🚨 No More WooCommerce Plugins will be sold with Multiple Site Licenses.
What are your thoughts? 🤷♀️🤷♂️
And what do you need to know❓
Howdy—I lead the WooCommerce business at Automattic, and just wanted to quickly chime in here.Paul Maiorana
It is correct that we have removed the bulk license discounts for new purchases—however:
If you are currently subscribed to any of these bulk packs, *your subscription will renew at your original purchase price (you keep the discount)*. This change only relates to new purchases. We’re in the process of emailing all impacted customers to share the same info.
Why the change? It’s pretty simple—only about 5% of our customers found value in these discounts, but it was adding confusion and friction in the purchase/upgrade flows for the other 95% of customers. It just wasn’t serving its intended purpose, and worse, was making things harder for the majority of people. I hope if anyone can appreciate efforts to optimize purchase flows, it’s this group!
Do you think it was a smart move for WooCommerce to make these changes with no announcement?
It does seem like there’s a good chance that more people would have upgraded to multi-site licenses had they known ahead of time that this change was coming.
AJ Morris, our friend from iThemes, make a really interesting argument and I’ll just copy and paste it here for everyone to read
What would you define as “cheap host” because of the fact that you are running Online retail, the process of selling products online and on mobile through shops, 3rd party marketplaces like Amazon and Ebay, and other channels., you have to consider what type of hosting you have (which is another bag of worms I’m not intentionally opening).AJ Morris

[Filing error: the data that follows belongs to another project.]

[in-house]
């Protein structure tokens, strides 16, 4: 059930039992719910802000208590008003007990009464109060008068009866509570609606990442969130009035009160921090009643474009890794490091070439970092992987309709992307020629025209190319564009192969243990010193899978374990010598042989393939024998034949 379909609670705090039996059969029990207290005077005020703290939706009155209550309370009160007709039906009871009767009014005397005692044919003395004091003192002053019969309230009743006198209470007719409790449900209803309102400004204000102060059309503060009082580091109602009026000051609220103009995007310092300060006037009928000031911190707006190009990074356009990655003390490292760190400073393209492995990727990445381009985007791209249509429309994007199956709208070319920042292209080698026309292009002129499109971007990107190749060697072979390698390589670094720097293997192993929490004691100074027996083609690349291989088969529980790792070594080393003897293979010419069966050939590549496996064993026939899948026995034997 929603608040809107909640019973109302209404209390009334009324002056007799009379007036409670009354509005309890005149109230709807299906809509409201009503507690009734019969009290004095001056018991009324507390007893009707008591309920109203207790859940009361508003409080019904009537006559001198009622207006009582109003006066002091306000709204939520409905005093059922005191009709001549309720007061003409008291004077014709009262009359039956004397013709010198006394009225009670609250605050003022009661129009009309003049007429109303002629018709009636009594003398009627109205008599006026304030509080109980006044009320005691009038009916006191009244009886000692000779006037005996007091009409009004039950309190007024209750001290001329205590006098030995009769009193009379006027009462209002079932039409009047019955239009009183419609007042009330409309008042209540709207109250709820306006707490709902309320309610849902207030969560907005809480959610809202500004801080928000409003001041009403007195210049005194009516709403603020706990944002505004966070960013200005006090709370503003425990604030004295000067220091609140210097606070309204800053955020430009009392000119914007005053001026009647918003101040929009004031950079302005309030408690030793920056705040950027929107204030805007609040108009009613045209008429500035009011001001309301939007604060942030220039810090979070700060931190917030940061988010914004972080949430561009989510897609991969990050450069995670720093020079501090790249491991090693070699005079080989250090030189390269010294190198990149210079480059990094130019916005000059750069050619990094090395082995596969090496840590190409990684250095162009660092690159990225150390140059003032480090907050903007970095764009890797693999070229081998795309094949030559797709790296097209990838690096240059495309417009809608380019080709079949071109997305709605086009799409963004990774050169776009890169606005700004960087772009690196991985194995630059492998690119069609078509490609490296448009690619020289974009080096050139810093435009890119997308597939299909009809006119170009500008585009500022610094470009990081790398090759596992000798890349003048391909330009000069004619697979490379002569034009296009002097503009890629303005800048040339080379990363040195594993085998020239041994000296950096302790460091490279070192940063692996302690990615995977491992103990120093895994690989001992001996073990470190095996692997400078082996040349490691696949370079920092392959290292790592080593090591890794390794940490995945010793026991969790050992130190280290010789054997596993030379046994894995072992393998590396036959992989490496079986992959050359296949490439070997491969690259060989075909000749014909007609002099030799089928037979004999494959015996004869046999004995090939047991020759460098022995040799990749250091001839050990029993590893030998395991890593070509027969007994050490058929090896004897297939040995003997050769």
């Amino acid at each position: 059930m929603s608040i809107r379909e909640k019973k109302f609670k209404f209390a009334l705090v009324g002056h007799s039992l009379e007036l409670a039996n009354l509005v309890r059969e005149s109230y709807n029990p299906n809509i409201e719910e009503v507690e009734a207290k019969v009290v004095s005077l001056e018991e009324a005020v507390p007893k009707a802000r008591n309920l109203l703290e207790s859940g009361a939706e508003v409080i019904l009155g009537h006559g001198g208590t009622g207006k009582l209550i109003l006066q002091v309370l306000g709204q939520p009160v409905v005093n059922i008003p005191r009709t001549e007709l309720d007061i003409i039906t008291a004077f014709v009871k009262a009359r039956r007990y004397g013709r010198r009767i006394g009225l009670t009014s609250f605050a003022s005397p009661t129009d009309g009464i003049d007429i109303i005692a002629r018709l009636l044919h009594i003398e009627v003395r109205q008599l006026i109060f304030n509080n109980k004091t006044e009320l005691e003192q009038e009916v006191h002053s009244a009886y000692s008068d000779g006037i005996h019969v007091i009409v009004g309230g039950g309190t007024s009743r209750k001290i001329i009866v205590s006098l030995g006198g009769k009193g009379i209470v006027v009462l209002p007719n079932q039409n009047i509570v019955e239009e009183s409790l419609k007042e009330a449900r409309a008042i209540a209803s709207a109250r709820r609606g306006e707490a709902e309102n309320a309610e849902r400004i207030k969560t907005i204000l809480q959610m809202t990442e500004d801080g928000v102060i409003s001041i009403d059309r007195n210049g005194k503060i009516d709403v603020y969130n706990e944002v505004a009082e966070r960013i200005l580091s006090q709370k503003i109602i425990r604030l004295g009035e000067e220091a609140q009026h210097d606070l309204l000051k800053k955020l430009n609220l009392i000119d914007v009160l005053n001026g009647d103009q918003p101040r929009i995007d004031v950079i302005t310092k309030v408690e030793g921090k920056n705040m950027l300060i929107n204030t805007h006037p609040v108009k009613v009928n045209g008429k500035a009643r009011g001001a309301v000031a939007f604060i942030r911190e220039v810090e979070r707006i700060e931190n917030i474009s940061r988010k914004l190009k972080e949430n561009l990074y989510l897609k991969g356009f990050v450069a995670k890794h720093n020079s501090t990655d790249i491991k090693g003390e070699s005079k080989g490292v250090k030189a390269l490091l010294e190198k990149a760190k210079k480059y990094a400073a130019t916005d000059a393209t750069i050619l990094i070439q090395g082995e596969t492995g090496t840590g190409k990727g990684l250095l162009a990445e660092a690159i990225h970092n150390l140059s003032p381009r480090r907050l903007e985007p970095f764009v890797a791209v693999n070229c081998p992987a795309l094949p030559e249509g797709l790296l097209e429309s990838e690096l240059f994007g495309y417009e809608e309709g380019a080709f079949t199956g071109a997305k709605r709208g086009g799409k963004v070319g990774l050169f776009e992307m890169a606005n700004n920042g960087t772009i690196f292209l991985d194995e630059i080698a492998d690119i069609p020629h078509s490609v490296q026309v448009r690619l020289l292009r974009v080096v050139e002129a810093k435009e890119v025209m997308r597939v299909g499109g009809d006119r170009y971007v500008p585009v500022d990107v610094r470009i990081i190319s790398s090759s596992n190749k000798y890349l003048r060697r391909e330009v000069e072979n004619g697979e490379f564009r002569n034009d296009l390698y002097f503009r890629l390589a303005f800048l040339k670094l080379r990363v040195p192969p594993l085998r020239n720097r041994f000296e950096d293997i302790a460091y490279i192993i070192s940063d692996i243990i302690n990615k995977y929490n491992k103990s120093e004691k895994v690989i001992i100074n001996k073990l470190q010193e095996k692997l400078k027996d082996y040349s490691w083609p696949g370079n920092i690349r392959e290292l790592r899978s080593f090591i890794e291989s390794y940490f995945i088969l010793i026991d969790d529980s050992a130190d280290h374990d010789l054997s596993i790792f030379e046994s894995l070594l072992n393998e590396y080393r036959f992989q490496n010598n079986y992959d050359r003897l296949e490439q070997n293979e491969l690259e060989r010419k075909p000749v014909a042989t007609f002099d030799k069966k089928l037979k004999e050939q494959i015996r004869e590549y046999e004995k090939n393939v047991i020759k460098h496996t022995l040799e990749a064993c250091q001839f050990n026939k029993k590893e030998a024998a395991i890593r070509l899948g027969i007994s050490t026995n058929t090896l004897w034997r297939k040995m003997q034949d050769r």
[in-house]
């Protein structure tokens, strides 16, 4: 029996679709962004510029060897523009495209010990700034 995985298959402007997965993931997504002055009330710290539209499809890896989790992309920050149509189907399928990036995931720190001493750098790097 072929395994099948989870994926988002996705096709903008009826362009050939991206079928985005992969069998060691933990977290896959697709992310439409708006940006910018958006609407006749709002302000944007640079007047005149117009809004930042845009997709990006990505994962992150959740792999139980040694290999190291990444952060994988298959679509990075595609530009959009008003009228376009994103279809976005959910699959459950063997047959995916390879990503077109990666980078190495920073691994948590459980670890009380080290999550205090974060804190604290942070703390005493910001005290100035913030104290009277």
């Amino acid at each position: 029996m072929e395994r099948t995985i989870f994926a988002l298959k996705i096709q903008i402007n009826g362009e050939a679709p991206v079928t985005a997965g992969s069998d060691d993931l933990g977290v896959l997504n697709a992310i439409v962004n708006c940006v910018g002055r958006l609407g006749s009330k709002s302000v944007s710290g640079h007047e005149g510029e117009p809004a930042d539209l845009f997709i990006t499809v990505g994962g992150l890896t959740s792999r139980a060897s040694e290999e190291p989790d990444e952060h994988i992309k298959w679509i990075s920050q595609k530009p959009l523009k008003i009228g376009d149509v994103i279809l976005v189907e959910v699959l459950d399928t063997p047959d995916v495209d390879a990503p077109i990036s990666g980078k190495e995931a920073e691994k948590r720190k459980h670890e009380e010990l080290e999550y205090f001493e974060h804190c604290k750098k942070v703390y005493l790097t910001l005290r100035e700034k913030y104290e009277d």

That said, I’m gonna open it. You have two instances here. If you are doing client work with the ability to put them on a maintenance plan you could use Cloudways or something similar. This type of hosting starts at $10/month, but I believe any Online retail, the process of selling products online and on mobile through shops, 3rd party marketplaces like Amazon and Ebay, and other channels. site making sales (or wanting to) is quickly going to surpass that. You have to consider different aspects of running a site, speed being the biggest (like in some cases you can’t cache everything…installing a caching plugin for speed improvements is not an option here).
So that leaves you with automatically paying more than what I would consider “cheap hosting.” You are looking at paying $40-60 to get started with Woo.
But my point isn’t to talk simply about the hosting. (I work for a host, helped build the first Managed Woo hosting, so I have the creds to talk about it).
Instead, my point is this. With Shopify, you have to consider all the monthly costs. Almost every time I build a site for a client, I needed 3-5 apps to build out their store. I was no longer paying the $29/month for Shopify (and really, I was likely moving to the base price of $79/month). I was paying closer to $200-300 per month for Shopify because of the monthly costs for all the apps needed to run/maintain the site.
Comparing this to Woo it breaks down similarly. If I’m adding 4-5 paid plugins to a client’s site, I can likely give them discounts because most plugins have multiple tier licensing, even unlimited licensing. I can pass savings on to my clients by buying unlimited licenses to the plugins. So really the 4-5 paid plugins I would need to install on Woo sites goes down to 1-2 that I might need for a specific project (say subscriptions or memberships, but there’s alternatives to the Woo “official” plugins, ones that do have multiple tiered licensing options).